Use this URL to cite or link to this record in EThOS: http://ethos.bl.uk/OrderDetails.do?uin=uk.bl.ethos.709880
Title: Key generation and physical layer encryption for secure wireless communications
Author: Zhang, Junqing
ISNI:       0000 0004 6060 2505
Awarding Body: Queen's University Belfast
Current Institution: Queen's University Belfast
Date of Award: 2016
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Abstract:
Wireless communication is vulnerable due to its broadcast nature. This thesis aims to enhance wireless security by performing physical layer encryption to randomize the transmission waveforms and securely generating the encryption keys from the randomness of the common wireless channel between two users. Orthogonal frequency-division multiplexing (OFDM) is studied as an example in this thesis as it is one of the most popular wireless techniques. In order to avoid passive and active attacks, this thesis proposes an OFDM physical layer encryption scheme employing subcarrier obfuscation and training symbol resequencing. Subcarrier obfuscation reserves several OFDM subcarriers for dummy data transmission and training symbol resequencing uses a secure and random sequence to replace the training symbol defined in the standard. The scheme has been evaluated to be robust to various attacks and has a good performance in terms of search space, key rate and complexity. Key generation is a promising alternative to public key cryptography for the establishment of cryptographic keys. This thesis presents to generate keys efficiently from the channel responses of individual OFDM subcarriers. The OFDM subcarrier's channel responses are theoretically proved to be an ideal random source for key generation. The efficiency is achieved by extracting keys from both time and frequency domain and improving cross-correlation of channel measurements. The proposed key generation system is prototyped in a statistical channel model and evaluated in terms of randomness, key generation rate and key disagreement rate. The proposed key generation system is experimentally studied by implementation in the wireless open-access research platform (WARP). The key generation principles, i.e., temporal variation, channel reciprocity and spatial decorrelation, are studied by extensive experiments carried out in the anechoic chamber, reverberation room and office with static, object moving and mobile scenarios. The cross-correlation relationship between the channel measurements is also experimentally studied.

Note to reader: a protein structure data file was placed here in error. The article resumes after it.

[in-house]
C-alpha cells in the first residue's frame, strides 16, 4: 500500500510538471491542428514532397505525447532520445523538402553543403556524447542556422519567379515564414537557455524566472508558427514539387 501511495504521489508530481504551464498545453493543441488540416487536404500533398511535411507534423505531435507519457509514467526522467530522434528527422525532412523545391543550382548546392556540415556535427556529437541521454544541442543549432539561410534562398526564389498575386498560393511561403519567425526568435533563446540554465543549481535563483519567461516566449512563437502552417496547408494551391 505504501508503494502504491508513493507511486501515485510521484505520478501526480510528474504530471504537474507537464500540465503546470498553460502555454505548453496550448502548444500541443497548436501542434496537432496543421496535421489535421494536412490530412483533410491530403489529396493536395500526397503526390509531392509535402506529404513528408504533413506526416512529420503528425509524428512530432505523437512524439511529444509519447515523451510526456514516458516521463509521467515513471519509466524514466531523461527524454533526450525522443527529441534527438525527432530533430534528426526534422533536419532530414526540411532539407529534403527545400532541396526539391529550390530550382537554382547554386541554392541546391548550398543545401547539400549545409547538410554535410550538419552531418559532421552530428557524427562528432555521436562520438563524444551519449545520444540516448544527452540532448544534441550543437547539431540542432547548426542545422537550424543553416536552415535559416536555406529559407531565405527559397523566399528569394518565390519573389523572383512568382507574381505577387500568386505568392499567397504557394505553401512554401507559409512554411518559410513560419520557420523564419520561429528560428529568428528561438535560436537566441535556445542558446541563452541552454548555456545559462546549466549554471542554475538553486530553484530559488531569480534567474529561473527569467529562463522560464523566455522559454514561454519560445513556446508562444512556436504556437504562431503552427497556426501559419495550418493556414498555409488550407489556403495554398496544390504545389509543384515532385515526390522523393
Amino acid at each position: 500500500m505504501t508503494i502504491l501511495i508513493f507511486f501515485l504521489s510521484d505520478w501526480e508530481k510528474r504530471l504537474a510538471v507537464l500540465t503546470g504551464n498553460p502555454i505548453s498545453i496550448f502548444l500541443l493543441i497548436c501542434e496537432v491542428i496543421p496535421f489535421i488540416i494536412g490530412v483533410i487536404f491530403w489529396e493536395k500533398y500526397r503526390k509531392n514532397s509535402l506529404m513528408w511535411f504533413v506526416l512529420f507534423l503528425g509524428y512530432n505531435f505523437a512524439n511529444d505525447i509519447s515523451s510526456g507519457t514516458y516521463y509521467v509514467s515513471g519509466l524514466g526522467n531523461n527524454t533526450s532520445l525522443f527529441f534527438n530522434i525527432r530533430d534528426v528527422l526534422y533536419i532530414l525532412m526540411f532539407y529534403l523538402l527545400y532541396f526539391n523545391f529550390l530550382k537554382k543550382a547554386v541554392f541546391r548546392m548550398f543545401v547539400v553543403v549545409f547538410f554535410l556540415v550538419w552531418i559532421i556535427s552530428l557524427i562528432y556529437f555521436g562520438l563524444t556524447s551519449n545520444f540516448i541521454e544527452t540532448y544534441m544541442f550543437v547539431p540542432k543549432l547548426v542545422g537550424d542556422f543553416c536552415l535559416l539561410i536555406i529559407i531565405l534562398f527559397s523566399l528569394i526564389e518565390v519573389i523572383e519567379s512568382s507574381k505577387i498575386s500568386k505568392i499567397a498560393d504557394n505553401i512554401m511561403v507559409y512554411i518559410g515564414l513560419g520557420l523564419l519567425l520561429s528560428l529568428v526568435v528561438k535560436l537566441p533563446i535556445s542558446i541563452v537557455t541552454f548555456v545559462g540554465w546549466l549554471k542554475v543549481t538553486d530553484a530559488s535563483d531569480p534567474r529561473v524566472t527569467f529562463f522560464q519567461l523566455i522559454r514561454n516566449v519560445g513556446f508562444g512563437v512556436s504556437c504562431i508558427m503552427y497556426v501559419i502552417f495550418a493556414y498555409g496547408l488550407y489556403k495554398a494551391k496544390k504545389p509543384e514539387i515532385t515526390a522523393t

Supervisor: Not available Sponsor: Not available
Qualification Name: Thesis (Ph.D.) Qualification Level: Doctoral
EThOS ID: uk.bl.ethos.709880  DOI: Not available
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